Friday, 6 August 2010

Diane Abbott prefers a more ideological Milibandism

The Fabian Society has asked each of the Labour leadership contenders to write Fabian essays setting out their views on the role that ideology should play in Labour politics.

Their pieces will be published over the next week or two on the Fabian website, starting today with Diane Abbott. You can read her full piece here.

Abbott kicks off with this quote from Ralph Miliband's Parliamentary Socialism to ground her critique of New Labour.


Labour leaders, obsessed as they were with the thought of electoral success, had come to be more convinced than ever that the essential condition for that success was to present the Labour Party as a moderate and respectable party. Never indeed had Labour leaders been so haunted by a composite image of the potential Labour voter as quintessentially petit-bourgeois, and there fore liable to be frightened off by a radical alternative to Conservatism. 
But the paradox of this view was that it was both self-confirming and self-defeating: self-confirming in the sense that, the more the Labour Party geared its policies to suit "ordinary decent people who do not probably think a great deal about politics" the less interest were they likely to show in the Labour Party; and self-defeating in the sense that the less interest they showed in the Labour Party, the less likely were its leaders to be electorally succesful".
- Parliamentary Socialism; A Study in the Politics of Labour 1972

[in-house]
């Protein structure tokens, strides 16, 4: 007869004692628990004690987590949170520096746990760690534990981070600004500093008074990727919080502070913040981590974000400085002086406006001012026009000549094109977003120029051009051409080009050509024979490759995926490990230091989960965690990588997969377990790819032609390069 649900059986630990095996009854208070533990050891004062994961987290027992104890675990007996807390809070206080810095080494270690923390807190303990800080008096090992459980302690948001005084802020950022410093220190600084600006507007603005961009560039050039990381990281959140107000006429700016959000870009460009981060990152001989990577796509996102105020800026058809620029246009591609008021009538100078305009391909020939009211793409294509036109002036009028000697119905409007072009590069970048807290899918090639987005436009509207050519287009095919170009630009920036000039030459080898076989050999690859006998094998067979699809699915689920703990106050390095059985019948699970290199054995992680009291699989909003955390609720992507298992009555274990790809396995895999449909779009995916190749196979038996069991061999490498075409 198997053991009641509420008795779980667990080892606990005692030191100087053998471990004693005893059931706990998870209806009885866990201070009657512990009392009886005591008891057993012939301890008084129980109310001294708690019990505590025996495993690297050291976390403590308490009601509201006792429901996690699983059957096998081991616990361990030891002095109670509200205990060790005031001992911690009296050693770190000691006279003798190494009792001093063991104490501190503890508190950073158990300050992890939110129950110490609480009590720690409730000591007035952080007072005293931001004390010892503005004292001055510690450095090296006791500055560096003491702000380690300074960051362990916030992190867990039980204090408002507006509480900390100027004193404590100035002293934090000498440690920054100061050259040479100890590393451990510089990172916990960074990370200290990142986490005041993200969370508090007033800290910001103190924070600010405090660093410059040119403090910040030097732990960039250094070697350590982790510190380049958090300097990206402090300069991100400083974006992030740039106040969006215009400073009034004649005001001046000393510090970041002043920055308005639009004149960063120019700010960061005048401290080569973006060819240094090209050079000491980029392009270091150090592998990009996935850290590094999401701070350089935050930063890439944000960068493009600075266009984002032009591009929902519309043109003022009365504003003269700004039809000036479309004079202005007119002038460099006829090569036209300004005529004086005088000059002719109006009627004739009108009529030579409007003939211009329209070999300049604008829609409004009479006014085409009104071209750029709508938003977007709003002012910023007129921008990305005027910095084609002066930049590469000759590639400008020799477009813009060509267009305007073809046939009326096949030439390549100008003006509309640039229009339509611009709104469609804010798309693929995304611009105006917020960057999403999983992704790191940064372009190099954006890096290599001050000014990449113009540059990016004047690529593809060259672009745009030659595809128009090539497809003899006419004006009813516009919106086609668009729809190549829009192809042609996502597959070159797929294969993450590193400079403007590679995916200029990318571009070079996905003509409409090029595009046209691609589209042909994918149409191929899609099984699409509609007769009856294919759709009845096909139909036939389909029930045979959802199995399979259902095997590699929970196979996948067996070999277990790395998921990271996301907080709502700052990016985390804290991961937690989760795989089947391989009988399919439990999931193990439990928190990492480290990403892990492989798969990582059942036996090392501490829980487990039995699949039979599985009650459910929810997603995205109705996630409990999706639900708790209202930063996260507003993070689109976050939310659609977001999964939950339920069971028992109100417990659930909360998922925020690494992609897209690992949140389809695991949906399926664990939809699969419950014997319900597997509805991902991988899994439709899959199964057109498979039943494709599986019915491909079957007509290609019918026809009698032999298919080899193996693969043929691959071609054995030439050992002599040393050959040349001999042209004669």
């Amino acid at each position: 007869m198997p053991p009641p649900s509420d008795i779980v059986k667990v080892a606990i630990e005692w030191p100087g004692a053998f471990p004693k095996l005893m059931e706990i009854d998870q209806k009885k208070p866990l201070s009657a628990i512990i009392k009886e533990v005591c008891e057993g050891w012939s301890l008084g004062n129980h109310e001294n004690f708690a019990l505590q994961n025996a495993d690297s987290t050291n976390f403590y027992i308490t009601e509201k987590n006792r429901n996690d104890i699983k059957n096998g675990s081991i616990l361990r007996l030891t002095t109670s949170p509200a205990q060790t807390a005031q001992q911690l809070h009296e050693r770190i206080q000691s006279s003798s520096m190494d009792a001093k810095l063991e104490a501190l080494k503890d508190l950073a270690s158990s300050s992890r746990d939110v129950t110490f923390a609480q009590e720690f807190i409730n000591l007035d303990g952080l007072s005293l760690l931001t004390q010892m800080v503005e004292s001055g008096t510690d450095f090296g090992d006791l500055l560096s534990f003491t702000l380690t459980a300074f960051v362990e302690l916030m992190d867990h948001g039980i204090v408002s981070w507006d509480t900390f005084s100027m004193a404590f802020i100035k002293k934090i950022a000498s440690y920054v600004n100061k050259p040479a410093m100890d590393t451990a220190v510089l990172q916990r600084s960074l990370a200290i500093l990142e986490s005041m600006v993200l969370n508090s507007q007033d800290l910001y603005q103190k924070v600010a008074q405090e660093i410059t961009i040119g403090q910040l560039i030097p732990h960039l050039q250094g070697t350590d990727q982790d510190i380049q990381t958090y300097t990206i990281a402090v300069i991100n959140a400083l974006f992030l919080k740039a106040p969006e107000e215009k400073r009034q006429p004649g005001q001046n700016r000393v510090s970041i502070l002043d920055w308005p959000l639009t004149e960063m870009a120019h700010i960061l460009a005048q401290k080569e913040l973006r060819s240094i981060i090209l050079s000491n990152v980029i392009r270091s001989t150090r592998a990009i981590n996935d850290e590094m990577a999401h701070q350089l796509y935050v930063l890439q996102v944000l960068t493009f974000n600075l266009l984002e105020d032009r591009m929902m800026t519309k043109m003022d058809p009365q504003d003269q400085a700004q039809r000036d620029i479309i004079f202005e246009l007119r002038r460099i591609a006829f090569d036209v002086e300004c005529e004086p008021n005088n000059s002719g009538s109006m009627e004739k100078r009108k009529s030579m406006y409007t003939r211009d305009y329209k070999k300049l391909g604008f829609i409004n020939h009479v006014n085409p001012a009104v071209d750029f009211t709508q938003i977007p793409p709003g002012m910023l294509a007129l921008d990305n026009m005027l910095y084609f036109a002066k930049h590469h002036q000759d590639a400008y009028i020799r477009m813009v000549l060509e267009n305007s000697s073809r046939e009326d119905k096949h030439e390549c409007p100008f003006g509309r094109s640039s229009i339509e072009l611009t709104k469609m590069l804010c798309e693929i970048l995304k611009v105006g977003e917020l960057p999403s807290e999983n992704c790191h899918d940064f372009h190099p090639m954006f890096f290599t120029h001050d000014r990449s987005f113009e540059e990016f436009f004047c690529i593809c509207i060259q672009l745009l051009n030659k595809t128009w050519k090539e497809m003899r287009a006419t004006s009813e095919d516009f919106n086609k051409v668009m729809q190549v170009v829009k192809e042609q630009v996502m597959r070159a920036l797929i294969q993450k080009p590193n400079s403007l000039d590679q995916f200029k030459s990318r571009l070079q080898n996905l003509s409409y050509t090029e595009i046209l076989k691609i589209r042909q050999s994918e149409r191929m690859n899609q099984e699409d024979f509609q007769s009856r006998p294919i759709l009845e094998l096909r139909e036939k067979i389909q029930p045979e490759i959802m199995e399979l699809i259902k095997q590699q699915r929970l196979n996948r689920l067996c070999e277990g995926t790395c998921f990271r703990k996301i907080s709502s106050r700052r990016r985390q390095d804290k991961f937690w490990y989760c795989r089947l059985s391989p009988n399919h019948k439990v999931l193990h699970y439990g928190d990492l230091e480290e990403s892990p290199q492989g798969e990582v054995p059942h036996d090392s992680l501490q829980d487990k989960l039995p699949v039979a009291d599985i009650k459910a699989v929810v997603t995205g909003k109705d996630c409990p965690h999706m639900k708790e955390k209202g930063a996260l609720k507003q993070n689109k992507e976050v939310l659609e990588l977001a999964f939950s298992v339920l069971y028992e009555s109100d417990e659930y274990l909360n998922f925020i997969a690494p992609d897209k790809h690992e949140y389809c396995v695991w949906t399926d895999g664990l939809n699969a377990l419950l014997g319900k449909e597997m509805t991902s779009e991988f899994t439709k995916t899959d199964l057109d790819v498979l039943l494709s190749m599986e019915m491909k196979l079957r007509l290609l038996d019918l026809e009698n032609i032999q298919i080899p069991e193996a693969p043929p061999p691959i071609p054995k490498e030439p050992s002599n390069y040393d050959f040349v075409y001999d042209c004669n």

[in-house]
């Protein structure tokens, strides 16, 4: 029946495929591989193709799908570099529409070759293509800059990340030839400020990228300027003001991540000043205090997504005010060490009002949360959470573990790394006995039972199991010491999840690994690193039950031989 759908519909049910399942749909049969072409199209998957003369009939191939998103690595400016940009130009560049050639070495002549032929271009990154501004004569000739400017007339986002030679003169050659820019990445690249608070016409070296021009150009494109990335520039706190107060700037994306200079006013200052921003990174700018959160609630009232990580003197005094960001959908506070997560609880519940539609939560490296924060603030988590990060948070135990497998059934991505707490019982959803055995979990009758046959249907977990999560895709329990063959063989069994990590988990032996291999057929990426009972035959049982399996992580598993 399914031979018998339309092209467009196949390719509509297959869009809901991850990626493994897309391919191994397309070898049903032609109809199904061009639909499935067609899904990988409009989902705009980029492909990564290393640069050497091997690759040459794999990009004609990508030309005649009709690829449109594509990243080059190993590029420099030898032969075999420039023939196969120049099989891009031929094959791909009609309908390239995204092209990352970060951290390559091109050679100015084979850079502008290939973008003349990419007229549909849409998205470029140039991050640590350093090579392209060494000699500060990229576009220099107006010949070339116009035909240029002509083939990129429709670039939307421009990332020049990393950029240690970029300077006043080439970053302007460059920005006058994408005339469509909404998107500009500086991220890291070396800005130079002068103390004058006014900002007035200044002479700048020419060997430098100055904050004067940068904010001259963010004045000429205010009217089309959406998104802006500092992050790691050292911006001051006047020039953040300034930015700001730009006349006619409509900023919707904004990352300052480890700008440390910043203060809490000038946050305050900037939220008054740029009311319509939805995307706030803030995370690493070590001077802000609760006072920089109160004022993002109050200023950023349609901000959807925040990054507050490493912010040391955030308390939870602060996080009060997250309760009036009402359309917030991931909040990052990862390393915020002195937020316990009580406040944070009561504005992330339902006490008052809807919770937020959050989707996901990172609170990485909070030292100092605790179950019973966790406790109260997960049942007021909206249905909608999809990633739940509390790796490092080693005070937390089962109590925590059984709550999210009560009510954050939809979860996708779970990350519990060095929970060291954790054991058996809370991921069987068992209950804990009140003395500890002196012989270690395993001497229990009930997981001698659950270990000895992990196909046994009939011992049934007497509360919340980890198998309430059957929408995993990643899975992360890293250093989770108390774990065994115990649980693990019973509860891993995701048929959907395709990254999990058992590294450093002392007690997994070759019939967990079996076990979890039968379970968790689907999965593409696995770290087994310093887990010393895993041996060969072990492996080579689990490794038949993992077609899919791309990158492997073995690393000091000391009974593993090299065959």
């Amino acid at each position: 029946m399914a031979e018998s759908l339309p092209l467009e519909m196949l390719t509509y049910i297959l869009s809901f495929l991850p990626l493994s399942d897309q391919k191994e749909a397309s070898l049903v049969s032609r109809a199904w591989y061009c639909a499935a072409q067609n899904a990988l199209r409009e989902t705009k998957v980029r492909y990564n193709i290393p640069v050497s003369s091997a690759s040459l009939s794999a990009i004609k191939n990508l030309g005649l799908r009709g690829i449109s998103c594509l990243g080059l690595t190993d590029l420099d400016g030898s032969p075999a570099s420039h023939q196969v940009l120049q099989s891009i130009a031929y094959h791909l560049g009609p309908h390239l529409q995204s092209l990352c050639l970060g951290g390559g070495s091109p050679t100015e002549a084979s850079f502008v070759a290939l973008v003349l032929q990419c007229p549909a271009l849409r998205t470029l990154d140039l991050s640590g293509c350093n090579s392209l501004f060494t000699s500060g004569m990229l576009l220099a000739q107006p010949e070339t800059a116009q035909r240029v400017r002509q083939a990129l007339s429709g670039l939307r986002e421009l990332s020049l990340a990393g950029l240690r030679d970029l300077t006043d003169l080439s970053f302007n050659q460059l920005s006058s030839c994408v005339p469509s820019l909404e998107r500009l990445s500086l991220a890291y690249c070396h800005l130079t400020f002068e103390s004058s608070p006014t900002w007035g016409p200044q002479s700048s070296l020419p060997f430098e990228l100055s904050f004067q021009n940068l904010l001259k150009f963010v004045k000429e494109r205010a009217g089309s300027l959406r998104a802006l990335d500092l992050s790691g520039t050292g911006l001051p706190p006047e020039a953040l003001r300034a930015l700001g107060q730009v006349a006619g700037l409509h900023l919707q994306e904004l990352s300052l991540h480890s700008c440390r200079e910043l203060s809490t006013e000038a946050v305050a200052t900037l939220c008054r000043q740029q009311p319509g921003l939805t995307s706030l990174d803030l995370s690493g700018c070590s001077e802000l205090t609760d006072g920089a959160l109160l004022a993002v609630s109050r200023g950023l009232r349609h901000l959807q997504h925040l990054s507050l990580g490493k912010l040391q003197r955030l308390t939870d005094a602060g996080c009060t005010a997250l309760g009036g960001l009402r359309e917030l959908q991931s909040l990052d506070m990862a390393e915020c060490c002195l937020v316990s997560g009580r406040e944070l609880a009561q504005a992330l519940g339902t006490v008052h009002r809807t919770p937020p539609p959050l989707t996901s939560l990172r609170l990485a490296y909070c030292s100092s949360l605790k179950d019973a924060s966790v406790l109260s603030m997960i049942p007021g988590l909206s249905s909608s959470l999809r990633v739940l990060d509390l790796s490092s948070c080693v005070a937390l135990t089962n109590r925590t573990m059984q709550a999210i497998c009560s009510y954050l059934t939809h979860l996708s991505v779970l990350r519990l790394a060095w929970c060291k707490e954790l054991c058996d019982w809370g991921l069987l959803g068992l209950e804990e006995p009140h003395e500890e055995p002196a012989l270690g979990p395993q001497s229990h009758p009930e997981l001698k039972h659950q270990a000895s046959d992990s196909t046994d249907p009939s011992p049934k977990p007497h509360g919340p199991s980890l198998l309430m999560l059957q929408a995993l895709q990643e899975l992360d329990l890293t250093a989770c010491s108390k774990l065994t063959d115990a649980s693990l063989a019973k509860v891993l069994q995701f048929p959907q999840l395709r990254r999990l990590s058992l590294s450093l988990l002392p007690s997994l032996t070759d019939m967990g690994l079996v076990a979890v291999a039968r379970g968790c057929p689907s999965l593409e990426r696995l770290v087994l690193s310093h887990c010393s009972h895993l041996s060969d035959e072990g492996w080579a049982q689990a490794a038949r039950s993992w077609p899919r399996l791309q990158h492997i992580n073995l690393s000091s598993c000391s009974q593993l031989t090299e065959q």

Abbott writes that


Without ideology Shadow Ministers run the risk of being just a bunch of free-lance management consultants ... So, if the Labour Party does not have a distinctive ideology, the men and women in leadership quickly become just a cast of characters in search of a coalition.

The right of the Labour Party has always been hostile to ideology. And New Labour was the most right wing faction to lead the Labour Party since 1931. So it is a paradox that New Labour was in fact intensely ideological. Tony Blair's signature achievement was scrapping Clause 4. But this was not a value free act. It in fact signalled New Labour's embrace of the market. And there was nothing pragmatic about New Labour's attitude to markets. They were its preferred method of delivering goods and services. Even when common sense suggested otherwise, New Labour clung to the view that markets knew better.



Each of the candidates also respond to a selection from questions suggested by Fabian members and Next Left readers.

Each of the candidate's pieces will be published individually - in alphabetical order - on the Fabian website, with the full collection of essays available in mid-August.

1 comment:

james said...

Talk of ideology always puzzles me. And Abbott's article is certainly puzzling.

I've always viewed the change to Clause 4 in terms of interests - clearly, "common ownership" never implied state ownership and bureaucratic control (otherwise why the bit about "popular administration"?). What the change to Clause Four signified (to those who it was aimed at) was not ideology but interests - it was a sign that Labour could be relied upon not to challenge vested interests - those who have a disproportionate ammount of wealth and power in their hands.